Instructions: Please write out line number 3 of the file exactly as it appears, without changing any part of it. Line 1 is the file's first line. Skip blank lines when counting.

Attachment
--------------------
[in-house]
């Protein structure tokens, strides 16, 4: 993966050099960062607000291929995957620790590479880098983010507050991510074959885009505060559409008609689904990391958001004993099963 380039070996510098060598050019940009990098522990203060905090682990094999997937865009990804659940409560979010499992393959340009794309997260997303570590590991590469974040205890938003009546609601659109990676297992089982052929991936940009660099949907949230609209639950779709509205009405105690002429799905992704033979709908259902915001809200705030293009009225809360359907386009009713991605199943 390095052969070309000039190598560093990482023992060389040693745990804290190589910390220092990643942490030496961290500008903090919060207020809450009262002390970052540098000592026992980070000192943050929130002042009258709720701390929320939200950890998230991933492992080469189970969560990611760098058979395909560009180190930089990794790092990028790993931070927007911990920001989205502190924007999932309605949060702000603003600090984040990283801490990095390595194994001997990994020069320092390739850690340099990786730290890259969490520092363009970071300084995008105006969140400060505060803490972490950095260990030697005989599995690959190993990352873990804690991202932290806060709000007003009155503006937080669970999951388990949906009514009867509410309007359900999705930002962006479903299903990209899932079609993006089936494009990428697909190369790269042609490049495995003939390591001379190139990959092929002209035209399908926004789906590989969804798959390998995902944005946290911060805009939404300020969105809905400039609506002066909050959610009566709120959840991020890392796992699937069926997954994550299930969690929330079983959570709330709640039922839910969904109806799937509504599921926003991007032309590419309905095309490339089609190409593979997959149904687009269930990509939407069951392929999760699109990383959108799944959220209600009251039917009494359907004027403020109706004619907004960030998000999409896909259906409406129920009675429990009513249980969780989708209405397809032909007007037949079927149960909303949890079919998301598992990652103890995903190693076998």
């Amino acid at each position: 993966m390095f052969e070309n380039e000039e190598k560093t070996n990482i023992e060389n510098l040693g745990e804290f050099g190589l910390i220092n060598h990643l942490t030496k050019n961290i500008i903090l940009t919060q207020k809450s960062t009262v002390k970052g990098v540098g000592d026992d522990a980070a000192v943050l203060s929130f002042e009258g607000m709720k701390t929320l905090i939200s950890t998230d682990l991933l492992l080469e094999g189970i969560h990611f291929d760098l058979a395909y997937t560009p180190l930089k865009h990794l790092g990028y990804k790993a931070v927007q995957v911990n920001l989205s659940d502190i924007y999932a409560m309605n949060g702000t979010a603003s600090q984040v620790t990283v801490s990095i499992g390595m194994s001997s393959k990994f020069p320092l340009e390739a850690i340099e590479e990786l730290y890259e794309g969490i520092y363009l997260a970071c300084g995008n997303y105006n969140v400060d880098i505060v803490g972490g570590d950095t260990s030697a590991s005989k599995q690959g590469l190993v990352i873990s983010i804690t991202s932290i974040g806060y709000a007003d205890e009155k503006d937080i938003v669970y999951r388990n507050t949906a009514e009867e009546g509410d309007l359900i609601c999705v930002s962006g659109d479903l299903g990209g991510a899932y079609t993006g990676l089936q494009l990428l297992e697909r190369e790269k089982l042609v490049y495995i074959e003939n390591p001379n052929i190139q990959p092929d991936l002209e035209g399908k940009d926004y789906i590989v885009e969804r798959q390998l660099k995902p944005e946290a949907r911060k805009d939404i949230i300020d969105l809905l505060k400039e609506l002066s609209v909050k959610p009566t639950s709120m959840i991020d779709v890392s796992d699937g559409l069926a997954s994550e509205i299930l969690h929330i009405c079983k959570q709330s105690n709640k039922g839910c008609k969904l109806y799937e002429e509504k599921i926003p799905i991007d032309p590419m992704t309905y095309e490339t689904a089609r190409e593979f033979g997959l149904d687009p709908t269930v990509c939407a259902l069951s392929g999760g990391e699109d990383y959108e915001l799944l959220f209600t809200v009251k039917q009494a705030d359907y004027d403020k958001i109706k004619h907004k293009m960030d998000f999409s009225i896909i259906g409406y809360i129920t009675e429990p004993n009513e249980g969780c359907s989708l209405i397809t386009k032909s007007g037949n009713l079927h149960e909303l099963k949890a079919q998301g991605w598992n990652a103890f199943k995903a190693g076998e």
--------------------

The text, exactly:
């Amino acid at each position: 993966m390095f052969e070309n380039e000039e190598k560093t070996n990482i023992e060389n510098l040693g745990e804290f050099g190589l910390i220092n060598h990643l942490t030496k050019n961290i500008i903090l940009t919060q207020k809450s960062t009262v002390k970052g990098v540098g000592d026992d522990a980070a000192v943050l203060s929130f002042e009258g607000m709720k701390t929320l905090i939200s950890t998230d682990l991933l492992l080469e094999g189970i969560h990611f291929d760098l058979a395909y997937t560009p180190l930089k865009h990794l790092g990028y990804k790993a931070v927007q995957v911990n920001l989205s659940d502190i924007y999932a409560m309605n949060g702000t979010a603003s600090q984040v620790t990283v801490s990095i499992g390595m194994s001997s393959k990994f020069p320092l340009e390739a850690i340099e590479e990786l730290y890259e794309g969490i520092y363009l997260a970071c300084g995008n997303y105006n969140v400060d880098i505060v803490g972490g570590d950095t260990s030697a590991s005989k599995q690959g590469l190993v990352i873990s983010i804690t991202s932290i974040g806060y709000a007003d205890e009155k503006d937080i938003v669970y999951r388990n507050t949906a009514e009867e009546g509410d309007l359900i609601c999705v930002s962006g659109d479903l299903g990209g991510a899932y079609t993006g990676l089936q494009l990428l297992e697909r190369e790269k089982l042609v490049y495995i074959e003939n390591p001379n052929i190139q990959p092929d991936l002209e035209g399908k940009d926004y789906i590989v885009e969804r798959q390998l660099k995902p944005e946290a949907r911060k805009d939404i949230i300020d969105l809905l505060k400039e609506l002066s609209v909050k959610p009566t639950s709120m959840i991020d779709v890392s796992d699937g559409l069926a997954s994550e509205i299930l969690h929330i009405c079983k959570q709330s105690n709640k039922g839910c008609k969904l109806y799937e002429e509504k599921i926003p799905i991007d032309p590419m992704t309905y095309e490339t689904a089609r190409e593979f033979g997959l149904d687009p709908t269930v990509c939407a259902l069951s392929g999760g990391e699109d990383y959108e915001l799944l959220f209600t809200v009251k039917q009494a705030d359907y004027d403020k958001i109706k004619h907004k293009m960030d998000f999409s009225i896909i259906g409406y809360i129920t009675e429990p004993n009513e249980g969780c359907s989708l209405i397809t386009k032909s007007g037949n009713l079927h149960e909303l099963k949890a079919q998301g991605w598992n990652a103890f199943k995903a190693g076998e």